In June of 2013 a fire in a small rural town outside Prescott, Arizona took the lives of 19 experienced firefighters, a group known as the Granite Mountain Hotshots. The film Only the Brave, attempts to tell the story of these heroes and is an honorable commemoration through which the director Joseph Kosinski succeeds in helping his audience better understand the Hotshots bravery and brotherhood.
Expecting a right-to-the-action approach, the film direction turned out to be more character intensive. It brought the audience along on a journey as these men fought to be recognized and federally certified as the Hotshot crew they will be forever known as. Josh Brolin plays the team supervisor, Eric Marsh. His commanding on-screen presence is something that gives you confidence in him and his team until the very end.
The film begins with Brendan Mcdonough, played by Miles Teller, trying to straighten his life out by trying out for an open position on the team, Marsh gives him a shot when everybody else thinks otherwise, creating a underdog them which Teller plays to a tee. Teller and Brolin work well together to bring home the true feeling of camaraderie within the job. Jennifer Connelly plays Eric’s wife, Amanda Marsh. The chemistry between Brolin and Connelly will pull on your heart strings, and their roller coaster of a relationship really make you question how hard it is, not only for the firefighters, but their families.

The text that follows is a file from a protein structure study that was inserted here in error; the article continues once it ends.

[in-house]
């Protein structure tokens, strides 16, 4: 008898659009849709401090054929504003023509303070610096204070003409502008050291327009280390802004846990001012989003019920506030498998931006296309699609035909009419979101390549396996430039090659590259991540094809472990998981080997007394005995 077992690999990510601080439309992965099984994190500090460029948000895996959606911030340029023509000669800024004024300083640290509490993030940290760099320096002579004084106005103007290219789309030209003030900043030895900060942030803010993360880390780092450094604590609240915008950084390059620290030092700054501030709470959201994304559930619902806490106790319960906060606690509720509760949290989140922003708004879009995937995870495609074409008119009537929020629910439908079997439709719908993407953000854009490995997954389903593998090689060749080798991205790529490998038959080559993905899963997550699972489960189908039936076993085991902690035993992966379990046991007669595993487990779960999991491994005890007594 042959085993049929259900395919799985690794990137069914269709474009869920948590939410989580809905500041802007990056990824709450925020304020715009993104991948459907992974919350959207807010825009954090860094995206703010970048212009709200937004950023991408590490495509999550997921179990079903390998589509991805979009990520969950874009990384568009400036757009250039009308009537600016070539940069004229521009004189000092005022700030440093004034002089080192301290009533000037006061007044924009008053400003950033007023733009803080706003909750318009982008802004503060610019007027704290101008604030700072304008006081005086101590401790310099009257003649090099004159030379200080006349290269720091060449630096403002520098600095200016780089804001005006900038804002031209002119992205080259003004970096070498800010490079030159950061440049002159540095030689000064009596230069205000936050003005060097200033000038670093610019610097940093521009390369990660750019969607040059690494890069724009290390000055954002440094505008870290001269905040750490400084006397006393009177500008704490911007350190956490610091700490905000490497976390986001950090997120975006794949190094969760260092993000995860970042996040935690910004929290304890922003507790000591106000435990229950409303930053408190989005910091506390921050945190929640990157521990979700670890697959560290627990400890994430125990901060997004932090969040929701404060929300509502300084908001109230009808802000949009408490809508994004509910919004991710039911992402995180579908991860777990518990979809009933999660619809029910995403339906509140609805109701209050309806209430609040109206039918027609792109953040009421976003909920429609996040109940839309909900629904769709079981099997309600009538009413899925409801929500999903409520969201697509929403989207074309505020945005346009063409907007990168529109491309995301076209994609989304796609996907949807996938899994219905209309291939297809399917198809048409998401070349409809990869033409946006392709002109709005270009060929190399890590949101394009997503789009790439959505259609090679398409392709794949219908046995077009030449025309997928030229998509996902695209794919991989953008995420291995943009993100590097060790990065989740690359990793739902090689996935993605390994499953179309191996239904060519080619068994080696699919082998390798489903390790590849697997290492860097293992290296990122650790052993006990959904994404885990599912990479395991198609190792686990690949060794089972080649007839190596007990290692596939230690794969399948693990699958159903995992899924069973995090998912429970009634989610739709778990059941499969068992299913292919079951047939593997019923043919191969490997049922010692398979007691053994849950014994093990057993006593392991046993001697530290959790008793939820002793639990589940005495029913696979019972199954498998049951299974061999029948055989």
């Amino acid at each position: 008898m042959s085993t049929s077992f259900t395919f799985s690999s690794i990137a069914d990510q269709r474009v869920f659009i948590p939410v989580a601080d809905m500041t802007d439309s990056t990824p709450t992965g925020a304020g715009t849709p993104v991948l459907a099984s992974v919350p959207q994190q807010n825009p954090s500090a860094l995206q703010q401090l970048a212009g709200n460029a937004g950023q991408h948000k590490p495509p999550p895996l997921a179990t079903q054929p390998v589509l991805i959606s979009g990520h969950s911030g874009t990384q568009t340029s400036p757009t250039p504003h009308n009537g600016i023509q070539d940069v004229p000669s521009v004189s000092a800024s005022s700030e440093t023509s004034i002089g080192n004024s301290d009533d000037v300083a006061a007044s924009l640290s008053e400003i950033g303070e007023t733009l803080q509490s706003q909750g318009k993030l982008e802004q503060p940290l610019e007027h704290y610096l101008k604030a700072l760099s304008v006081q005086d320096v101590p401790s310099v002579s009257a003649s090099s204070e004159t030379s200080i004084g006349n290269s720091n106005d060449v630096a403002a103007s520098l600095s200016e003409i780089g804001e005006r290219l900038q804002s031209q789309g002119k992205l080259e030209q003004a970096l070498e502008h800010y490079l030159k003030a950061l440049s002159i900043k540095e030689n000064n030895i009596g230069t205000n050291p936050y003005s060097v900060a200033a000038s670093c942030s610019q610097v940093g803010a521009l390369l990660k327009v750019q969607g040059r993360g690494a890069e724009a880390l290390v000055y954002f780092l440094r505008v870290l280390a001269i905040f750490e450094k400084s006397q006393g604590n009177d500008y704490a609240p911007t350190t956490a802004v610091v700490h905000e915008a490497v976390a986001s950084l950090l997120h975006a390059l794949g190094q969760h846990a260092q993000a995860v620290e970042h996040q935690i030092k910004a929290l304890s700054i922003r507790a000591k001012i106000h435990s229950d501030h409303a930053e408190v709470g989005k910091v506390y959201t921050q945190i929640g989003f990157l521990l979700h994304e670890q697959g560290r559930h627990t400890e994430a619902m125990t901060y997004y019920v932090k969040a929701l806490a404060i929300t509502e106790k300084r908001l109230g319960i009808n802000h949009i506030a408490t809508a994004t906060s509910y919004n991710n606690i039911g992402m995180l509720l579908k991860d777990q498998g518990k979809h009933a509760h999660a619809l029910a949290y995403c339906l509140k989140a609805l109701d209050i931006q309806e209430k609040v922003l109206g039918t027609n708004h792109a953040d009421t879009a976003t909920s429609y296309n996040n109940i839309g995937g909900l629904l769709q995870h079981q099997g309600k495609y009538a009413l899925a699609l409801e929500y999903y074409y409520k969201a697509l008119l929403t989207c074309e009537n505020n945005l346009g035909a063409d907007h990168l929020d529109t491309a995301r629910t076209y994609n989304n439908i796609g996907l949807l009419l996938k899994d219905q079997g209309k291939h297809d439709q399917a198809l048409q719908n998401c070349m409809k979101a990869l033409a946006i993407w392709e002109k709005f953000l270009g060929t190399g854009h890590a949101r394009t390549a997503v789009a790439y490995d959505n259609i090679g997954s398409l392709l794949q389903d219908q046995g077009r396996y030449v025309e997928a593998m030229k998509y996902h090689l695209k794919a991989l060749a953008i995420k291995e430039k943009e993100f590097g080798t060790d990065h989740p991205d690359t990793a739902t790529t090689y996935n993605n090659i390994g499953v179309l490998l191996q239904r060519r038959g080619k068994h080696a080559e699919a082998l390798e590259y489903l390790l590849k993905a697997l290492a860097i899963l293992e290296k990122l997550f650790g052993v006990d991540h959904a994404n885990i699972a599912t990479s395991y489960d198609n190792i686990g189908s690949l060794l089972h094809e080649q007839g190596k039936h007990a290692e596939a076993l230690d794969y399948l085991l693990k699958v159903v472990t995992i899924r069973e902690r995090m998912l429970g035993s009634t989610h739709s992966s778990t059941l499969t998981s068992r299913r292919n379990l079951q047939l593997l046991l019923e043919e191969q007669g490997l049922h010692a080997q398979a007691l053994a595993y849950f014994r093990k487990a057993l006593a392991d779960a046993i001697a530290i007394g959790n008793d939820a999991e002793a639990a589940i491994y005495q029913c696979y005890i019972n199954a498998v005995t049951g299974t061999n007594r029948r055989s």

The cinematography brings this all to life, capturing the small town feel among the vastness of wild land that the firefighters would refer to as fuel. From warm-lit close ups to the incredible aerial footage this film is top notch quality.
Overall, Only the Brave is much more than just a story about the incident that took the lives of 19 heroes, it’s an impressive tribute to the hard work and dedication of the Granite Mountain Hotshots. The film’s director Kosinski creates a storyline that Brolin, Teller and the other actors bring to life, leaving you attached to the unfortunate end.